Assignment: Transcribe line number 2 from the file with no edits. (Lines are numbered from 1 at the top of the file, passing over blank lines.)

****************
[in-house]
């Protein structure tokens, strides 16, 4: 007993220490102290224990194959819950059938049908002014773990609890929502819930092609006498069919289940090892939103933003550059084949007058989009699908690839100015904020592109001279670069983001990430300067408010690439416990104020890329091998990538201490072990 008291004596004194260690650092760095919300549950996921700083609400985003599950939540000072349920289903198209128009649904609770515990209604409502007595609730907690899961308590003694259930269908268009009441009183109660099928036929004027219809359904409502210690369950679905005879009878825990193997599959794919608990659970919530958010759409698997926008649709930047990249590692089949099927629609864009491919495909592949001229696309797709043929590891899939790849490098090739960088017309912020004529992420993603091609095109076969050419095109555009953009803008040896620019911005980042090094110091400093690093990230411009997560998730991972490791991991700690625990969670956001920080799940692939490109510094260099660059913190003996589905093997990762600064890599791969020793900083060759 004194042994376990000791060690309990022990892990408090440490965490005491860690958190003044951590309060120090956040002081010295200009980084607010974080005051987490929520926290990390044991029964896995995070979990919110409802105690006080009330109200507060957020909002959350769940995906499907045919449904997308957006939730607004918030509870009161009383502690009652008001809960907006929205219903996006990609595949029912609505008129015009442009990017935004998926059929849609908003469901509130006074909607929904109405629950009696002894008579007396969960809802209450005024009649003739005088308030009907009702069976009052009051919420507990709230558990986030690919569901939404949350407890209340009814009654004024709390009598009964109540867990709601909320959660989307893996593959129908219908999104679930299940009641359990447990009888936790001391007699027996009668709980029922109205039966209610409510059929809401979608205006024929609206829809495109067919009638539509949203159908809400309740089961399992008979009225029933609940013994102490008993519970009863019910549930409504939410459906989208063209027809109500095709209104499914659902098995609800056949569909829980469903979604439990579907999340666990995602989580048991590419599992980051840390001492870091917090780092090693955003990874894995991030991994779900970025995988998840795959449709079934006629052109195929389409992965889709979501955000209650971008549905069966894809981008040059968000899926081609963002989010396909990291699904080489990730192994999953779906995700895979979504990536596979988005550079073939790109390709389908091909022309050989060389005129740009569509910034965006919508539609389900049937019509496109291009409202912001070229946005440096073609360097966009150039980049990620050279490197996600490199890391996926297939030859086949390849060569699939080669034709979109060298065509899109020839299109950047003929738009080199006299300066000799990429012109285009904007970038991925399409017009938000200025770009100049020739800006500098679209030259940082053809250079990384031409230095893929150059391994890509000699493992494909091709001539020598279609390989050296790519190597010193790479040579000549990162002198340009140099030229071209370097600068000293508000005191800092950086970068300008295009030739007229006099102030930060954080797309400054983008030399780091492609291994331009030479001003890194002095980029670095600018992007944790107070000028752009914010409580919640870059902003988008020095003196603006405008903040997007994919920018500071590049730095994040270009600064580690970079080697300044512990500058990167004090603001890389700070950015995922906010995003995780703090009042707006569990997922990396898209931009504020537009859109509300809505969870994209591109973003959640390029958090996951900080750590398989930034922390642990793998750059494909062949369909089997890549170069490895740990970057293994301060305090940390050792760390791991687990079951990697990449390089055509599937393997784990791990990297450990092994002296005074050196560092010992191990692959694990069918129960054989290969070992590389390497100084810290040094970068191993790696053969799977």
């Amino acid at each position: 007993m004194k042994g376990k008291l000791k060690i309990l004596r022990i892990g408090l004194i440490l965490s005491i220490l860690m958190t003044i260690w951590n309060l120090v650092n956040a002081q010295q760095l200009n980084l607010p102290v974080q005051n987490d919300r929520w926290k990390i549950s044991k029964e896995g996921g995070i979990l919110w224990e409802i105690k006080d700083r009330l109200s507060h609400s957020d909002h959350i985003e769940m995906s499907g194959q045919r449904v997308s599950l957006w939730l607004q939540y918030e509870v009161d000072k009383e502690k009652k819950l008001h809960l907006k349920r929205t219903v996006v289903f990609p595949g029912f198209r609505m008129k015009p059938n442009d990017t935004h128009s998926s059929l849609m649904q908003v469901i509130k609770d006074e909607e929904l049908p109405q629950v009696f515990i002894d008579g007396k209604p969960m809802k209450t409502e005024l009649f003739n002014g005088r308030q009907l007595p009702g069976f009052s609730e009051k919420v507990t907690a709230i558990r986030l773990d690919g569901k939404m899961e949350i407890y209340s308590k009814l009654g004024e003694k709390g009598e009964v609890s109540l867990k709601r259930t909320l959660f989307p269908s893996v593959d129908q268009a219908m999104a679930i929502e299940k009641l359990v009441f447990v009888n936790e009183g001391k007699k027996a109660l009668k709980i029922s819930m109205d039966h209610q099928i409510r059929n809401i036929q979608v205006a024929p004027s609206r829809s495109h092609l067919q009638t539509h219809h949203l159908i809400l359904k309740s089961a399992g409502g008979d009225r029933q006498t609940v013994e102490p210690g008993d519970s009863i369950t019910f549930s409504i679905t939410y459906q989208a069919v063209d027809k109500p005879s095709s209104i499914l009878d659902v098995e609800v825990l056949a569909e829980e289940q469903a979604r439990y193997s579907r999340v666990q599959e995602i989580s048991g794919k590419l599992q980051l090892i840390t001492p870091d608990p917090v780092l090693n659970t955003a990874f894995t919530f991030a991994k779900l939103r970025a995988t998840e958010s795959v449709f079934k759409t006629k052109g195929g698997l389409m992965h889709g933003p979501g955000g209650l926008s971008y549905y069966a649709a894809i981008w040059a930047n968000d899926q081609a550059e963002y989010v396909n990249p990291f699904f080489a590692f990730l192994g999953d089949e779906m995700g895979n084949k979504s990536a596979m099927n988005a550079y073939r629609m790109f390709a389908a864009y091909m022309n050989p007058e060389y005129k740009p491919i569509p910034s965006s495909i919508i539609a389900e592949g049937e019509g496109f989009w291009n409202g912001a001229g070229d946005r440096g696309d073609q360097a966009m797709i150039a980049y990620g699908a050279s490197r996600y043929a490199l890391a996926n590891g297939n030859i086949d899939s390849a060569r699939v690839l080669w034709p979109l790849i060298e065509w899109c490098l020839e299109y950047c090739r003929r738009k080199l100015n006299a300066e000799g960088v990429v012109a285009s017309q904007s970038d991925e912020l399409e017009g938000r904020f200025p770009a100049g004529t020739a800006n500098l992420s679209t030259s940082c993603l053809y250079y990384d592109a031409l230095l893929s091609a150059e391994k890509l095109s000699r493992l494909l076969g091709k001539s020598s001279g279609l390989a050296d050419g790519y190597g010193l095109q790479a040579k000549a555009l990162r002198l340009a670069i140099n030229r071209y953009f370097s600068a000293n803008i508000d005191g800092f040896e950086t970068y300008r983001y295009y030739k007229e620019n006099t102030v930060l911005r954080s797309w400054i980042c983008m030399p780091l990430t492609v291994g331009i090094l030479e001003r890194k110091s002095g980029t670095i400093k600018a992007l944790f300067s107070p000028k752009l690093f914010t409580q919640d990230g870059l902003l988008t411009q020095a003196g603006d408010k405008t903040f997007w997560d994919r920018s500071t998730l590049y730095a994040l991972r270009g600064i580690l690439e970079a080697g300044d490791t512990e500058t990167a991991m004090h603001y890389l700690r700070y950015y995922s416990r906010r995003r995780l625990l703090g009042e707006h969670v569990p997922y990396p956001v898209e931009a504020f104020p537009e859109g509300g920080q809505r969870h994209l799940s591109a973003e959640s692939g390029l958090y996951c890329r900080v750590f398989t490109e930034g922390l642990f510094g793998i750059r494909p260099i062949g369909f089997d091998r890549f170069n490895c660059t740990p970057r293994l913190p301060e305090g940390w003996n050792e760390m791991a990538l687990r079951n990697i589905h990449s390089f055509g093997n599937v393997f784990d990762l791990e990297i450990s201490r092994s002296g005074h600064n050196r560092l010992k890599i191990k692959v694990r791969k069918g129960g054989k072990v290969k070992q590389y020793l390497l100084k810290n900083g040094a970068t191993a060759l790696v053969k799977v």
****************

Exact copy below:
């Protein structure tokens, strides 16, 4: 007993220490102290224990194959819950059938049908002014773990609890929502819930092609006498069919289940090892939103933003550059084949007058989009699908690839100015904020592109001279670069983001990430300067408010690439416990104020890329091998990538201490072990 008291004596004194260690650092760095919300549950996921700083609400985003599950939540000072349920289903198209128009649904609770515990209604409502007595609730907690899961308590003694259930269908268009009441009183109660099928036929004027219809359904409502210690369950679905005879009878825990193997599959794919608990659970919530958010759409698997926008649709930047990249590692089949099927629609864009491919495909592949001229696309797709043929590891899939790849490098090739960088017309912020004529992420993603091609095109076969050419095109555009953009803008040896620019911005980042090094110091400093690093990230411009997560998730991972490791991991700690625990969670956001920080799940692939490109510094260099660059913190003996589905093997990762600064890599791969020793900083060759 004194042994376990000791060690309990022990892990408090440490965490005491860690958190003044951590309060120090956040002081010295200009980084607010974080005051987490929520926290990390044991029964896995995070979990919110409802105690006080009330109200507060957020909002959350769940995906499907045919449904997308957006939730607004918030509870009161009383502690009652008001809960907006929205219903996006990609595949029912609505008129015009442009990017935004998926059929849609908003469901509130006074909607929904109405629950009696002894008579007396969960809802209450005024009649003739005088308030009907009702069976009052009051919420507990709230558990986030690919569901939404949350407890209340009814009654004024709390009598009964109540867990709601909320959660989307893996593959129908219908999104679930299940009641359990447990009888936790001391007699027996009668709980029922109205039966209610409510059929809401979608205006024929609206829809495109067919009638539509949203159908809400309740089961399992008979009225029933609940013994102490008993519970009863019910549930409504939410459906989208063209027809109500095709209104499914659902098995609800056949569909829980469903979604439990579907999340666990995602989580048991590419599992980051840390001492870091917090780092090693955003990874894995991030991994779900970025995988998840795959449709079934006629052109195929389409992965889709979501955000209650971008549905069966894809981008040059968000899926081609963002989010396909990291699904080489990730192994999953779906995700895979979504990536596979988005550079073939790109390709389908091909022309050989060389005129740009569509910034965006919508539609389900049937019509496109291009409202912001070229946005440096073609360097966009150039980049990620050279490197996600490199890391996926297939030859086949390849060569699939080669034709979109060298065509899109020839299109950047003929738009080199006299300066000799990429012109285009904007970038991925399409017009938000200025770009100049020739800006500098679209030259940082053809250079990384031409230095893929150059391994890509000699493992494909091709001539020598279609390989050296790519190597010193790479040579000549990162002198340009140099030229071209370097600068000293508000005191800092950086970068300008295009030739007229006099102030930060954080797309400054983008030399780091492609291994331009030479001003890194002095980029670095600018992007944790107070000028752009914010409580919640870059902003988008020095003196603006405008903040997007994919920018500071590049730095994040270009600064580690970079080697300044512990500058990167004090603001890389700070950015995922906010995003995780703090009042707006569990997922990396898209931009504020537009859109509300809505969870994209591109973003959640390029958090996951900080750590398989930034922390642990793998750059494909062949369909089997890549170069490895740990970057293994301060305090940390050792760390791991687990079951990697990449390089055509599937393997784990791990990297450990092994002296005074050196560092010992191990692959694990069918129960054989290969070992590389390497100084810290040094970068191993790696053969799977």